BONAP: Biota of North America Plant Atlas

Another guest post by Michael Lynch

I'd like to introduce more people to the Biota of North America Program. 

Biota of North America - North American Plant Atlas

The Biota of North America Program is an online database of maps of most of the native and naturalized species of plants growing in North America. It is a work in progress, and a valuable tool for learning about wild plants and their native range across the continent. 

I would like to go over their maps and give people an idea of how to use them.
The maps look like this.

They focus mainly on the United states, (hopefully they will eventually expand to Canada since we live so close.) Use herbarium records to collect their data, meaning that these are official records of plants growing in the wild, not in a garden, or escaped from human cultivation. These give good ideas of where a plant normally grows.

The list by genus is rather daunting, so you will probably want to have a plant in mind before browsing their long list of genera. They also use latin names only and they often have the most up-to-date latin names, so if you are looking for asters, you have to look under Symphotrychium. 

I like to look at their maps to see what kind of habitat a plant likes.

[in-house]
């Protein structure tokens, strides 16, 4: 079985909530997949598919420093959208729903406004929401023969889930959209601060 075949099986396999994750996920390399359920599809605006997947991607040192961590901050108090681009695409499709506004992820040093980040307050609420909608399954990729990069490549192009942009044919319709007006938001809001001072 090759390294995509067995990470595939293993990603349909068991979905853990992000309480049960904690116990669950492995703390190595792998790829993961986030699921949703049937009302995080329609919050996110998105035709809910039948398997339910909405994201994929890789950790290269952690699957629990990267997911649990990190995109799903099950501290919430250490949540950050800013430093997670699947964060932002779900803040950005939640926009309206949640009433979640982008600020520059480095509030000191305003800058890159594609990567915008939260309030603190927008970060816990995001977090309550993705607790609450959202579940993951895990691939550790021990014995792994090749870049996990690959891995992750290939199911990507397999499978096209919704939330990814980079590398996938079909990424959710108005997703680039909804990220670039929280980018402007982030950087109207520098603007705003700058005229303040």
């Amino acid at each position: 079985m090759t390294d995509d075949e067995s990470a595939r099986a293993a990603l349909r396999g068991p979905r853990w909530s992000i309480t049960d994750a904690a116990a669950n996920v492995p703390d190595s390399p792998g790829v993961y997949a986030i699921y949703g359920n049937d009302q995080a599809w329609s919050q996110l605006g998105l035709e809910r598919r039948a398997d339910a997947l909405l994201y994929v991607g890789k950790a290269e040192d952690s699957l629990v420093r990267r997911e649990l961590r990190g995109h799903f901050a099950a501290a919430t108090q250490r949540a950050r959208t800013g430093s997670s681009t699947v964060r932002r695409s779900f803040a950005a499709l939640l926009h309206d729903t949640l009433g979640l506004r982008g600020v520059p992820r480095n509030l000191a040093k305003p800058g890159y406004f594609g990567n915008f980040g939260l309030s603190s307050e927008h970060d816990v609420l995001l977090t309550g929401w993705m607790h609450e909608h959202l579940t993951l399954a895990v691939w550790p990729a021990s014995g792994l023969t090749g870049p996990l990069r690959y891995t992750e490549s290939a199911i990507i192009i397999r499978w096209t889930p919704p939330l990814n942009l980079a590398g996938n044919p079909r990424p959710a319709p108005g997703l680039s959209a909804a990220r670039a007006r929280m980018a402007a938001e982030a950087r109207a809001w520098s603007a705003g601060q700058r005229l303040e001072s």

For example Mexican Hat. I am at the eastern edge of Mexican Hat's range in Minnesota. It is more common in the great plains and short grass prairie. In Minnesota, that means it likes it dry and sunny.

Large Flowered Trillium grows in climax forests. I am on the south west edge of it's range, meaning I should expect it to do well in a moist rich woodland. 

You can also see particular types of habitats across the country by looking at the range maps of species that have very specific habitat requirements.

Purple Pitcher plants grow in sphagnum peat bogs. By looking at the map, you get a pretty good idea of where in the country sphagnum bogs are located. 

For a plant geek like me, I have found these maps quite useful, and a rather fun waste of time browsing maps of everything I kind of recognize. They are also useful tool for a regular gardner who wants to know where their favorite wild flower grows.